On the contrary, the unbalanced have as a rule a kind of natural sympathy with the abnormal, the moment the opportunity arises for an inaccurate imitation of the super-reasonable. It is evident when you see their ease in putting this imbalance before duty of state, before obedience–something a saint would never do. The fruits of an imbalanced spirituality are directly opposed to the simple common sense natural to an everyday piety that is nonetheless strong and solid. When God directs a soul toward the conversation by which He means to penetrate into it, He never goes beyond a certain depth, marking the limit of that soul's reasonable balance. On the contrary, He reinforces its fidelity by the reinforcement of a pacified reason. The "leave everything" is proportioned to the degree of union or to the mission which God means to confide to that soul.
The fear of abandoning one's self-will is the first enemy upon which we have to declare war when God begins to express Himself by way of the conscience or by way of a directly supernatural light. We are so deeply rooted in ourselves that Jesus even said it to His beloved apostles: "You do not know of what spirit you are..." It is going to be the role of the priest, in the direction of souls, to distinguish of what spirit they are and of what spirit God means for them to be. Imprudence consists in wanting to decide all alone, in a misunderstanding in which we are always both judge and defendant. Spiritual direction is not an authoritarianism nor a taking command; it is a direction, an orientation, facing the soul toward the destination which God holds out to him, and which it is his own duty to reach, strengthened by obedience and by the wisdom of the grace of the priesthood. The first mission of this grace is to help the soul renounce the individualistic affirmation of his self-love or of his ever-so-slightly pharisaical virtue, enclosed within its little human recording-studio where all it can hear is its own monotonous conversation. The true mystic is more anxious to receive than to affirm, and what he receives in spiritual direction helps him allow God to affirm Himself in his place. "Who hears you hears Me"; knowing how to "hear" the sonority of a soul is the first duty and the heaviest responsibility of spiritual direction, in order that the soul might hear, in the priest, the echo of God Himself; providing an atmosphere of understanding which the soul needs in order to be able to reveal its secrets and the secrets of God for him; the most merciful and paternal of functions, for whomever knows how to appreciate the priestly vocation: "sacra dare"â€“to give the sacred of divine light, after having given the sacred of the sacraments.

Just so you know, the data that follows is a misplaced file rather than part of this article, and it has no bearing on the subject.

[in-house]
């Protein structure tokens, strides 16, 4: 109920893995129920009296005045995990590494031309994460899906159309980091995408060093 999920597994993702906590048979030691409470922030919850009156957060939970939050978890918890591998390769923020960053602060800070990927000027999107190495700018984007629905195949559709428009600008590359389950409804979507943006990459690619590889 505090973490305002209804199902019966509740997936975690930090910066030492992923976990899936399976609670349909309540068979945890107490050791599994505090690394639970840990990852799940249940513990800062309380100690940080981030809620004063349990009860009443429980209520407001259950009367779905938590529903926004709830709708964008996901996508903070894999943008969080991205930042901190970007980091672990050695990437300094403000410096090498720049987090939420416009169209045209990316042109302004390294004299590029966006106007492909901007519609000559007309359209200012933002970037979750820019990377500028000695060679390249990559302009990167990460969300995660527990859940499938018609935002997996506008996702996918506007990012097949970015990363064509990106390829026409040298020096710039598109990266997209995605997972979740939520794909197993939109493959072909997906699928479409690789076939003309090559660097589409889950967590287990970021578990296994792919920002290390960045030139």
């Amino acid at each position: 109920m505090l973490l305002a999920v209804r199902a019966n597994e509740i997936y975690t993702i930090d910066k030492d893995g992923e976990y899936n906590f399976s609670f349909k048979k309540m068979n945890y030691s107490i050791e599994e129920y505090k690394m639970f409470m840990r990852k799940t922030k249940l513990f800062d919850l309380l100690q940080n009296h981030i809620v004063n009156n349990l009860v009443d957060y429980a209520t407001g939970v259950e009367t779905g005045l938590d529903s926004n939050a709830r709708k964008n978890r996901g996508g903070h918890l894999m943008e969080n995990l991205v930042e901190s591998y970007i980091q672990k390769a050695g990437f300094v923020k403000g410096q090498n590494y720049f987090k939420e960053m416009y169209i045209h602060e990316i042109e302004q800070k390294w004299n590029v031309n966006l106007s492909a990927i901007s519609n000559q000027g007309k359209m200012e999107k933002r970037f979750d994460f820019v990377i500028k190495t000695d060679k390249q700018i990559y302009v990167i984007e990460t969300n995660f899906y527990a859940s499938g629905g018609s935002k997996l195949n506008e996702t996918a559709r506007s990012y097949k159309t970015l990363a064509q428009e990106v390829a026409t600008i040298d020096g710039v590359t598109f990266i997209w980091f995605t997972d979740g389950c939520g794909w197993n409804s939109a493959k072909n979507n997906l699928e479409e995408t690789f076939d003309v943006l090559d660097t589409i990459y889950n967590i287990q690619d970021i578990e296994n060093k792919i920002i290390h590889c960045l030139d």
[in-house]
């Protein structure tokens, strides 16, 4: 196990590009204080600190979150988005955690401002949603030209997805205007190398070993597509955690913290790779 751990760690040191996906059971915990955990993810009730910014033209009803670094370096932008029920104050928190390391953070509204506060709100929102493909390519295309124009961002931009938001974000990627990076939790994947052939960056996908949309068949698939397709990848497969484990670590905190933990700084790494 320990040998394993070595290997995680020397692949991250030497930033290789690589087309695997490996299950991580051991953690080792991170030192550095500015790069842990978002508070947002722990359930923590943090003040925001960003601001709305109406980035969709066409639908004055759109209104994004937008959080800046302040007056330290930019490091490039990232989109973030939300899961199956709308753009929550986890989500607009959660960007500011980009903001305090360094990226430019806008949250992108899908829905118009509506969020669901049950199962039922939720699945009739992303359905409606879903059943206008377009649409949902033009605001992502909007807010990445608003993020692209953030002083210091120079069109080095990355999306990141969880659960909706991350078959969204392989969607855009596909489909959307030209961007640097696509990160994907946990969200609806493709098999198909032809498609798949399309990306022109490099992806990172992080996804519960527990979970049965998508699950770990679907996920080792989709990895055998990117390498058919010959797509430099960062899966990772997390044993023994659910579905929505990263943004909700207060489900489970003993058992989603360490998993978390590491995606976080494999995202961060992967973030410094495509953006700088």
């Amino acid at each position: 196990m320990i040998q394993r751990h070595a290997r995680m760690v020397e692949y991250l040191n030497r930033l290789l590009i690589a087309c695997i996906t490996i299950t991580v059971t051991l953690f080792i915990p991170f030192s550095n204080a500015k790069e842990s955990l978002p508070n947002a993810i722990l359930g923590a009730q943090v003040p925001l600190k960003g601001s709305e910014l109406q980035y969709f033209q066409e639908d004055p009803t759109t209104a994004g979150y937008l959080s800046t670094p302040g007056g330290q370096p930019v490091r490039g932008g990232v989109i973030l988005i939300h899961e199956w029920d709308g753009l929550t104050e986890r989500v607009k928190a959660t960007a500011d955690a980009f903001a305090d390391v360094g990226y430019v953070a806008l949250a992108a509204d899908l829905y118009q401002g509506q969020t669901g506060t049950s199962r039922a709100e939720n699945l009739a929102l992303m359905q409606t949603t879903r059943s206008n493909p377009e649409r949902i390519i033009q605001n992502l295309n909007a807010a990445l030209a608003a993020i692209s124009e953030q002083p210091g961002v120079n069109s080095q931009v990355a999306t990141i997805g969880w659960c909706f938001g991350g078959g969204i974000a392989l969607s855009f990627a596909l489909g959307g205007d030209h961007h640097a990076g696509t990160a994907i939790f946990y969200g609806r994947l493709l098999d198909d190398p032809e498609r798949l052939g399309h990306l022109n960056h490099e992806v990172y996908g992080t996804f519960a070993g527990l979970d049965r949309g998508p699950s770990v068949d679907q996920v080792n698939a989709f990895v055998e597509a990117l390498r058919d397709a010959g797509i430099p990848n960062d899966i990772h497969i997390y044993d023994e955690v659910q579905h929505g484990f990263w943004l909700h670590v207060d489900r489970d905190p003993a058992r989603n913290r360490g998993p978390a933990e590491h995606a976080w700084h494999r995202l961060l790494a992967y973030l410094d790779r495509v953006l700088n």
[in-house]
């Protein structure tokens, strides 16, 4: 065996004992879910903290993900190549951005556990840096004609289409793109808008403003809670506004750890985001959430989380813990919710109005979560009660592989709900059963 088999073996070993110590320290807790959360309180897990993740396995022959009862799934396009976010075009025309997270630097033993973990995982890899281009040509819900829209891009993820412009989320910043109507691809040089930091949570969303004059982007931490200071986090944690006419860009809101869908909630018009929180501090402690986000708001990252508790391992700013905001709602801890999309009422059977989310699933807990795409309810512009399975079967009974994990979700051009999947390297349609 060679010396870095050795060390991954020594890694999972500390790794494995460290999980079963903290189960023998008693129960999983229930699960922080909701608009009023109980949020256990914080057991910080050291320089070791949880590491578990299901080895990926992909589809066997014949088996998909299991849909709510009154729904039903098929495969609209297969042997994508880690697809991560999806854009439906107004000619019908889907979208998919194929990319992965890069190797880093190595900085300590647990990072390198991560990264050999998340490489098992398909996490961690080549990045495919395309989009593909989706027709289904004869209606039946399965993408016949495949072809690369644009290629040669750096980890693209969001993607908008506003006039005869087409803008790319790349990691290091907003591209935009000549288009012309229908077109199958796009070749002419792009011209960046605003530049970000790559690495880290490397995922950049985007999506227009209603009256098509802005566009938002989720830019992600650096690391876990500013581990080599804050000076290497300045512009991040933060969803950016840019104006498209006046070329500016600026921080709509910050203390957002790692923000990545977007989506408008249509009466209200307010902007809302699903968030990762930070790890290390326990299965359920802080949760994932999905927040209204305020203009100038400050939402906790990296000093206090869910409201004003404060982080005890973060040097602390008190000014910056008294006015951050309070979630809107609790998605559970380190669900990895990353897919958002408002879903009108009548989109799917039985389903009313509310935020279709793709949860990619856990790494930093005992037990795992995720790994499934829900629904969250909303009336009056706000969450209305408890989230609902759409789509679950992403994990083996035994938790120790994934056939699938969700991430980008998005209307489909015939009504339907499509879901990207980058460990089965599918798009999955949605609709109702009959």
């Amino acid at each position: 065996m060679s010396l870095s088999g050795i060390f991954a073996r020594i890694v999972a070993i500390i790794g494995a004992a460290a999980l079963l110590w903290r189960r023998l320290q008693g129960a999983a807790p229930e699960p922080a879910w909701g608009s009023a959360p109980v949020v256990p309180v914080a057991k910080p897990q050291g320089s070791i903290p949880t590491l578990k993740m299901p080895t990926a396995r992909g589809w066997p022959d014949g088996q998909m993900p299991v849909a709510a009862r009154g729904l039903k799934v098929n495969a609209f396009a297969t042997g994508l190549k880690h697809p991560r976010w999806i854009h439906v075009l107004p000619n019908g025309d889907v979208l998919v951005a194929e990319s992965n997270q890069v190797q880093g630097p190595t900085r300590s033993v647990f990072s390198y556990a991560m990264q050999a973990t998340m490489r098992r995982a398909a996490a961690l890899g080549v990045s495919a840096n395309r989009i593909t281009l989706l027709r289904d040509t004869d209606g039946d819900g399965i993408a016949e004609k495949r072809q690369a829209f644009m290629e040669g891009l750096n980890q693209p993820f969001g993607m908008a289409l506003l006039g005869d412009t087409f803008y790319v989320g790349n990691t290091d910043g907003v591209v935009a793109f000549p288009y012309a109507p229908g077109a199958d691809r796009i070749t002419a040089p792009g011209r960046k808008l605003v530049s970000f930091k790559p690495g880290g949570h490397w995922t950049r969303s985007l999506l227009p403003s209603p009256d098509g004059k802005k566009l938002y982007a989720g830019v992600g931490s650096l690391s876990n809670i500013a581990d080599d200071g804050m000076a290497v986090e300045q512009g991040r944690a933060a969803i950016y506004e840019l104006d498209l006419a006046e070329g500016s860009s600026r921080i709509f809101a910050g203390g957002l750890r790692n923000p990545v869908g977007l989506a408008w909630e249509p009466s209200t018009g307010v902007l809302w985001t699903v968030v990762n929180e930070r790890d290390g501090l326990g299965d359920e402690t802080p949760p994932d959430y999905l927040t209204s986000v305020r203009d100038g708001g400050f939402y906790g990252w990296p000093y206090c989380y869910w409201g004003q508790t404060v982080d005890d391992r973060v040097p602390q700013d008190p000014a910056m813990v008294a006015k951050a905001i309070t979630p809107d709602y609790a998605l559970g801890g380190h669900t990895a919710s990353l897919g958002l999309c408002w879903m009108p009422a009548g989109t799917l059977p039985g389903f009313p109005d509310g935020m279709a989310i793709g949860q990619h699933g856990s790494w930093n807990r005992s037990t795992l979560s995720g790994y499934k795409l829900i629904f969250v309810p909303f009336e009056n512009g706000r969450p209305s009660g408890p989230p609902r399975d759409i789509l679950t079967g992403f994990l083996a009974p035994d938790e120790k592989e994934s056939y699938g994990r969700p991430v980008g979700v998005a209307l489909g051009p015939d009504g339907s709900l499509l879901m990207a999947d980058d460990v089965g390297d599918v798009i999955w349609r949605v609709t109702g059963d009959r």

This intelligent mysticism of personal existence has been all but discredited, not only by excessively materialistic doctors but by excessively human confessors, or by theologians excessively de-valorized by their personal points of view on a problem which must always remain the problem of God seeking to draw as close as possible to souls, in order to engage in conversation with them.
Mysticism recovers man before the Fall; it places him there where God planted the tree of life after He eliminated the garden of happiness: the Cross, where the soul finds himself in company of the life that cannot die: with the love of his God and with the God of his love.
Translated exclusively for Angelus Press from the private archives of the Association du R. P. de Chivré. Fr. Bernard-Marie de Chivré, O.P. (say: Sheave-ray´) was ordained in 1930. He was an ardent Thomist, student of Scripture, retreat master, and friend of Archbishop Lefebvre. He died in 1984.